¶5 The court submitted certain interrogatories to a jury called in the case prior to the time plaintiff dismissed the action in damages. We shall not set out in detail those interrogatories nor the answers thereto. They are merely advisory, and the evidence will be reviewed and weighed by this court. The weight of the evidence establishes that at one time practically all of the water entered plaintiff's land to the east of defendants near the northeast corner of defendants' land; that over a number of years, due to surface changes, the water began to flow over the lands of defendants, who then constructed a dam to divert it; that the dam actually did return the water to the land over which it had flowed before it began to change its direction. The question, however, is: Did the defendants have the right to build the dam and thus divert the water?

¶6 In Rainey v. Cleveland, 203 Okla. 283, 220 P.2d 261, it is stated:

"Landowner has no right to construct by dike, dam, ditch, or otherwise, anything on his own land which in time of ordinary flood or heavy local rain will collect surface waters which flow on and across his land, and throw the same in a large and unusual volume on the lands of another so as to injure them, and when water is thus diverted the other landowner has the right to repel it."

¶7 Defendants rely upon Garrett v. Haworth, 183 Okla. 569, 83 P.2d 822. Therein it is stated:

"Every proprietor upon a watercourse has the right to insist that the water shall continue to run as it has been accustomed, and no one can obstruct its course so as to damage another without being liable for damages."

¶8 Defendants apparently rely upon certain language in the Garrett case, supra, to the effect that the plaintiff in that case had a right to clean out a regular channel of a stream conditioned upon the return of the water from his premises to the premises of defendant, and argue that the court erred in the case under consideration in finding that the waters were surface waters. Although we find that the trial court adopted the findings of the jury in its answers to the interrogatories submitted to it, we fail to find that the trial court determined that the waters involved are surface waters. If the defendants were arguing that the court erred in not finding that the waters were surface waters and that defendants could divert them at will, which was the ancient common-law rule, then we of necessity would have to discuss the modified rule as to surface waters declared in Chicago, R.I. & P.R. Co. v. Groves, 20 Okla. 101, 93 P. 755, and since followed in this state. But such is not the case. Defendants cite Garrett v. Haworth, supra, to support their right to divert a channel and return the water thereby diverted. There is no evidence in the case at bar of a stream and the diversion thereof for use by a riparian owner. The defendants did not clean out any channel, divert the water to their own use, and return the water to a common channel. Neither did they clean out a channel of any stream for the purpose of keeping water in the channel of that stream. Assuming without deciding that there was a stream or channel for the water, the evidence clearly shows that the only water for such channel came from rains and remained in such watercourse only during the rain and for a short period thereafter. The defendants took the water caused by the rains and changed its course from a natural flow 160 yards west of their northeast corner, and ran it so that it would not flow as it had been flowing but would be thrown entirely onto the lands of plaintiff. It is therefore immaterial whether the waters were surface waters or waters in a watercourse. In Davis v. Fry, 14 Okla. 340, 78 P. 180, 69 L.R.A. 460, the court announced the rule that once surface water has lost its character it cannot thereafter be drained to the damage of another. In Town of Jefferson v. Hicks, 23 Okla. 684, 102 P. 79, it is said:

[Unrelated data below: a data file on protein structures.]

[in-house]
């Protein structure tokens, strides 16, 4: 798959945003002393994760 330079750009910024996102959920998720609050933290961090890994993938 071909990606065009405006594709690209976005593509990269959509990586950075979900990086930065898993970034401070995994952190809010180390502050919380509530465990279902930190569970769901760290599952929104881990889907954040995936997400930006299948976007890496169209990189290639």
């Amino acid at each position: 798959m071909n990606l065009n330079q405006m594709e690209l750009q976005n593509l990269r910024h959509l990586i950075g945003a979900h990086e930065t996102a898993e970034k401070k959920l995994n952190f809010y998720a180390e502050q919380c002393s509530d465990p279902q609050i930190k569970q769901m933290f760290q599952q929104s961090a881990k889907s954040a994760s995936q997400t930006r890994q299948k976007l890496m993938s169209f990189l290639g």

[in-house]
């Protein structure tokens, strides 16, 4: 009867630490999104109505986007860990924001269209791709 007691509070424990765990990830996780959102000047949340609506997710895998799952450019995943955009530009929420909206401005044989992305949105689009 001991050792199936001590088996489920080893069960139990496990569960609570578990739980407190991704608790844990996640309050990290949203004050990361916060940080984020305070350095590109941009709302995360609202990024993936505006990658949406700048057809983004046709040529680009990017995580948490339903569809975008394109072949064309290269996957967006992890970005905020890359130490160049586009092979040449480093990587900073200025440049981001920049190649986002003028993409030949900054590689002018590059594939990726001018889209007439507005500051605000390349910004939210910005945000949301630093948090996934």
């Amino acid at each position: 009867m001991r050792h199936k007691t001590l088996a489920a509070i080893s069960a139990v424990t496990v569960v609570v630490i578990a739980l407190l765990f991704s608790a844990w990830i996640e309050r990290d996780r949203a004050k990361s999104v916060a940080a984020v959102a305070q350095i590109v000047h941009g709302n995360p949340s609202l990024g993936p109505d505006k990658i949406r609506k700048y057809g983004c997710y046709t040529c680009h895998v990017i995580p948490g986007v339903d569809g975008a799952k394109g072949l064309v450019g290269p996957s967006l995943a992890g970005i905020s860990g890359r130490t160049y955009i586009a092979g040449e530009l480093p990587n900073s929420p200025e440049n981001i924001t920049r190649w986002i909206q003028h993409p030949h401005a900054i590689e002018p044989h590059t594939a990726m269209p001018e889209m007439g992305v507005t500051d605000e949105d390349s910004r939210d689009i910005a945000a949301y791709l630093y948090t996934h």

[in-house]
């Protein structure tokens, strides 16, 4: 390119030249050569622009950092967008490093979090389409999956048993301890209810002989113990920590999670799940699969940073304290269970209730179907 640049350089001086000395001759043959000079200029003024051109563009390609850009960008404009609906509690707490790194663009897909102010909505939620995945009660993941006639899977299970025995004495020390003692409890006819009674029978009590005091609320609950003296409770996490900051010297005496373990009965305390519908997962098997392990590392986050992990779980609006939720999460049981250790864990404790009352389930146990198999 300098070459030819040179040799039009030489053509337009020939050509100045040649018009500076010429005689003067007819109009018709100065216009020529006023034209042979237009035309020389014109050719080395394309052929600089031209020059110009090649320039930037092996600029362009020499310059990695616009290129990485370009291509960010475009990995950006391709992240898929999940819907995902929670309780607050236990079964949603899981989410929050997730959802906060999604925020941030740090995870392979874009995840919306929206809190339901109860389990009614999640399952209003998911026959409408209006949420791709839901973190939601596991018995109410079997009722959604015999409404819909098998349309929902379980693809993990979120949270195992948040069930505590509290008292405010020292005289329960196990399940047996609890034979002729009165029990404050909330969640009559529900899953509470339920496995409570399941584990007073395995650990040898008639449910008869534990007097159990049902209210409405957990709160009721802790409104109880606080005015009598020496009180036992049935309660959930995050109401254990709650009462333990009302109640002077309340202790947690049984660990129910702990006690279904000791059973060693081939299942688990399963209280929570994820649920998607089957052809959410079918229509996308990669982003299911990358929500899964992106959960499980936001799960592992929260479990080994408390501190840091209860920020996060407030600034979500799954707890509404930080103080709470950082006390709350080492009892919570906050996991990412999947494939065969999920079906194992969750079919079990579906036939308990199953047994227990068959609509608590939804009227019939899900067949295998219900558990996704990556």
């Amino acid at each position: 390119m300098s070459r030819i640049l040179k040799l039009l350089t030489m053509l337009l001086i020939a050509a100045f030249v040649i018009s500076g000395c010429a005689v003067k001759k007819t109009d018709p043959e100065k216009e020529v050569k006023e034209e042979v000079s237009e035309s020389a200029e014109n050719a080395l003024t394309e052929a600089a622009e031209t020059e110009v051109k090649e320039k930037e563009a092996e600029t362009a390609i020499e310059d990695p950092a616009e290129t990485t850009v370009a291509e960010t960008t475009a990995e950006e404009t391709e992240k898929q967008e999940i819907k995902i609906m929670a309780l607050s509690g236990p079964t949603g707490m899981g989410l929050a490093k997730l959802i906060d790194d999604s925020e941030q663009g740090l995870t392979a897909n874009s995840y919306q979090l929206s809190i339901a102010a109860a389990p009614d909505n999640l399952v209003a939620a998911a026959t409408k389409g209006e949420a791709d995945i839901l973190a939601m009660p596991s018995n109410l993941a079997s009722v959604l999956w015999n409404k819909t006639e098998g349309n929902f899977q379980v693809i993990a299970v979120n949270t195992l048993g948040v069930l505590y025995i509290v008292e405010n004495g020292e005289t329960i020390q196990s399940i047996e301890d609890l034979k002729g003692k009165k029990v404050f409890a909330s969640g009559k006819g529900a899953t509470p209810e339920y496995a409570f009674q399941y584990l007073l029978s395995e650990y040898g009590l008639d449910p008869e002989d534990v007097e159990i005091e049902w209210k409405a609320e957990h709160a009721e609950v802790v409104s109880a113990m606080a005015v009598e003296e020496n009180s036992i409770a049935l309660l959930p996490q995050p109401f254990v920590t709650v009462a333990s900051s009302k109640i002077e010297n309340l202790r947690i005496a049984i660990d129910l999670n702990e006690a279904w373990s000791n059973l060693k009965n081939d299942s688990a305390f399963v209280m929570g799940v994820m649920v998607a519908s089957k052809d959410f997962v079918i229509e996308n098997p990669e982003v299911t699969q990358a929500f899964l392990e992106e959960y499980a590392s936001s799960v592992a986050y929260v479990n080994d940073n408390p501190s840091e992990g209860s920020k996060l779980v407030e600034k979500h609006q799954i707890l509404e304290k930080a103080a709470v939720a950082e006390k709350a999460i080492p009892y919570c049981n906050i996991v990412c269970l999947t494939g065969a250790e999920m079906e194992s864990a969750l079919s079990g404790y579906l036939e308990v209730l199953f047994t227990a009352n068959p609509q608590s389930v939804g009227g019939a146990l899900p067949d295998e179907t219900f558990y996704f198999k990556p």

". . . But it is well settled that one proprietor cannot for his benefit change or obstruct the ordinary course of water in a water course or stream to the injury of other proprietors. . . ."

¶9 Under such circumstances, the evidence reflects that plaintiff was entitled to an injunction. In Gaines v. Union Central Life Ins. Co., 191 Okla. 246, 129 P.2d 79, this court said:

"In a case of equitable cognizance the judgment of the trial court will not be disturbed on appeal unless the same is clearly against the weight of the evidence."

¶10 The evidence clearly establishes the right to injunctive relief.

¶11 Judgment affirmed.

¶12 WELCH, CORN, GIBSON, DAVISON, JOHNSON, O'NEAL, and BINGAMAN, JJ., concur.